One of the oddest things about Max Brooks's popular zombie-centric franchise - the highest point of which is the critic and fan fave novel World War Z - is how haphazardly it all hangs together. The cornerstone of the whole thing is his '03 Zombie Survival Guide, a goofy spoof of the then wildly popular Worst Case Scenario books and their imitators. A gag impulse-buy book, the book and it's author then appeared in Brooks's second book, World War Z: The premise of that novel's oral history conceit is that Brooks was selected for the job of oral historian because his well-known writer of a zombie survival guide is considered essential reading by the humans that made it out of the zombicaust. Aside from the tonal shift - the guide is clearly a goof, but the novel (though often hilarious in the way any really obsessively detailed consideration of the impossible inevitably is) takes its premise as seriously as it can - there's a sort of continuity error insomuch as Z assumes a guide written after a single, global zombie outbreak, but the guide assumes that there have been many outbreaks of differing magnitudes. The latest addition to the franchise, a graphic novel expansion of a section from Brooks's original guide titled Zombie Survival Guide: Recorded Attacks, mixes the premises of the first book and the tone of the second. Recorded Attacks posits that zombie outbreaks of varying severity have been a regular part of human existence since the Stone Age and, within the Brooksian world of zombies, certain cultures have highly developed responses to fighting the undead. Though the tone of new graphic novel owes more to WWZ than the tongue-in-cheek meta-ness of the guide.
The comic begins with a hypothetical attack on a tribe of prehistoric humans. From there, readers go to ancient Egypt (where the removal mummies' brains takes on a new significance), the borders of the Roman Empire, and so on, in a rapid tour of zombie/pure strain human history.
Eagle-eyed readers may spot the conflict between this opener and the title of the book. After all, the point of the label "prehistoric" is to underscore the fact that the period in question produced no historic record. Brooks repeated breaks his conceit that the stories in his book are "recorded" attacks. Later, he tells the story of an outbreak that was later reported as a slave rebellion. He actually ends this story with the narration telling us that there was no record of what really happened in that incident, causing readers with a bias towards narrative logic to wonder how, then, could it be in a book pretending to be a collection of recorded attacks.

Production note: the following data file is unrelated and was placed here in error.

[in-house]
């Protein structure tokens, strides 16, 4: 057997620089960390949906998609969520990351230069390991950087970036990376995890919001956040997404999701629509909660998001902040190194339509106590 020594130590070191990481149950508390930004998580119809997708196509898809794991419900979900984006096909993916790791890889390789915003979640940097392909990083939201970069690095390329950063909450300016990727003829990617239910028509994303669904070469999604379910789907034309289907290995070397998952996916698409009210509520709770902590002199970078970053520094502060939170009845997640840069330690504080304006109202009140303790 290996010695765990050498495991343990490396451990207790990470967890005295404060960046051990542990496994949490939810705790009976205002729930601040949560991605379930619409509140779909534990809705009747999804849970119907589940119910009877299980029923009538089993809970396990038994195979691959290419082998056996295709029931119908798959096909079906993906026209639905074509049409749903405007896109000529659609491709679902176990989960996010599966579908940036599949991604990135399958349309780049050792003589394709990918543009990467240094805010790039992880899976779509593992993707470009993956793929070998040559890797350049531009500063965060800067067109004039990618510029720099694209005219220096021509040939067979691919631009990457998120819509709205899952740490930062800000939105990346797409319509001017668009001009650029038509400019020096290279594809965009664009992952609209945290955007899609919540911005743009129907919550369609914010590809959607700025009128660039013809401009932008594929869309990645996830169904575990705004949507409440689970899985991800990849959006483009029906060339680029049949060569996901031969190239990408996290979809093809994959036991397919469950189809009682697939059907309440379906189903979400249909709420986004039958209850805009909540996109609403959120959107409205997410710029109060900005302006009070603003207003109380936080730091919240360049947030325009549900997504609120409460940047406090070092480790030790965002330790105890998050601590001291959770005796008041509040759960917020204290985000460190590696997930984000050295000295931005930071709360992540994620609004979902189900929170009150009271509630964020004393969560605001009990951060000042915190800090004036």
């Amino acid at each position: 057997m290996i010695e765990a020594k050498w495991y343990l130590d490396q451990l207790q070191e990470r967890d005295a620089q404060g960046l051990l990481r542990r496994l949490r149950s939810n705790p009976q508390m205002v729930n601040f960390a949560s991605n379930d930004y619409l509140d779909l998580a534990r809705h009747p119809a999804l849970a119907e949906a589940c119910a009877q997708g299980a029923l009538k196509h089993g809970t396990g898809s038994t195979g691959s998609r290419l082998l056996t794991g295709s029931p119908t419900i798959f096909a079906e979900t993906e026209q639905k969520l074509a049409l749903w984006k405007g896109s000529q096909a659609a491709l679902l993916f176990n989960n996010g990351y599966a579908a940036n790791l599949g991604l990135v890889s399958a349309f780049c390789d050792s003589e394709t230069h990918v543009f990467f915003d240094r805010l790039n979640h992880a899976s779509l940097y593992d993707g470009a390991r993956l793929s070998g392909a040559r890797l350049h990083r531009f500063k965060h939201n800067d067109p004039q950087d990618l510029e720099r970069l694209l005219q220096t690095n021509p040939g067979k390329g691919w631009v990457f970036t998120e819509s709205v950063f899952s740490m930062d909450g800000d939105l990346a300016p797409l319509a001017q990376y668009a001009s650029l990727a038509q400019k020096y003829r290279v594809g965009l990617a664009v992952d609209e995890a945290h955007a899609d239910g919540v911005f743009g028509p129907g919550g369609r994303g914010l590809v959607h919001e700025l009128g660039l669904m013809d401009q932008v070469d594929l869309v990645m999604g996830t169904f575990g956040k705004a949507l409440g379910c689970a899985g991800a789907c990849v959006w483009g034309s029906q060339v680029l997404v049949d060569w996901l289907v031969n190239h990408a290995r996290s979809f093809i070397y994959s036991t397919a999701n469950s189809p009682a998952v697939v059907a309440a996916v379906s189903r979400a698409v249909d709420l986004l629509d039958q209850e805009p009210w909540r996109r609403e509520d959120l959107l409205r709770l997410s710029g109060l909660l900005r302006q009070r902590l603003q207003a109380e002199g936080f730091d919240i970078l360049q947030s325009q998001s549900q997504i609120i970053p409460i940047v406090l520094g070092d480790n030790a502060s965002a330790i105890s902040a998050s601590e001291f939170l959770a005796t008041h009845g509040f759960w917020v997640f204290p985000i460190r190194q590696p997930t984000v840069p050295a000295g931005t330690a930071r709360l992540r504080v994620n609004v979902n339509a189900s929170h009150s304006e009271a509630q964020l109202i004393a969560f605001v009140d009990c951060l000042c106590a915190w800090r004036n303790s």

Those head scratching paradoxes aside, the stories are, on the whole, rather fun. The book's standout is a series of interconnected bits that infect humanity's grimmest crime - the 400 plus years of the Atlantic slave trade - with the zombies. There's an effective and creepy parallel between the predation of the slavers and the cannibalism of the zombies. Ibraim Roberson finely done black and white art is up to the task. He handles the rapid shifts in time confidently and his action and horror scenes are suitably lively and grisly.
In fact, the only thing the book really suffers from is the fact that the zombie markets been absolutely glutted for nearly a decade now. A competently handled, reasonably clever work like Recorded Attacks might have been great in '02, but now it is not only the victim of a crowded field, it trails behind Walking Dead, the definitive comic treatment of the whole zombie thing. There are those who can't get enough of the shambling dead. Such readers will find more than enough to enjoy here to make the book worth their time. For readers fatigued by this endless zombie moment we seem to find ourselves in, this will seem like more of the same.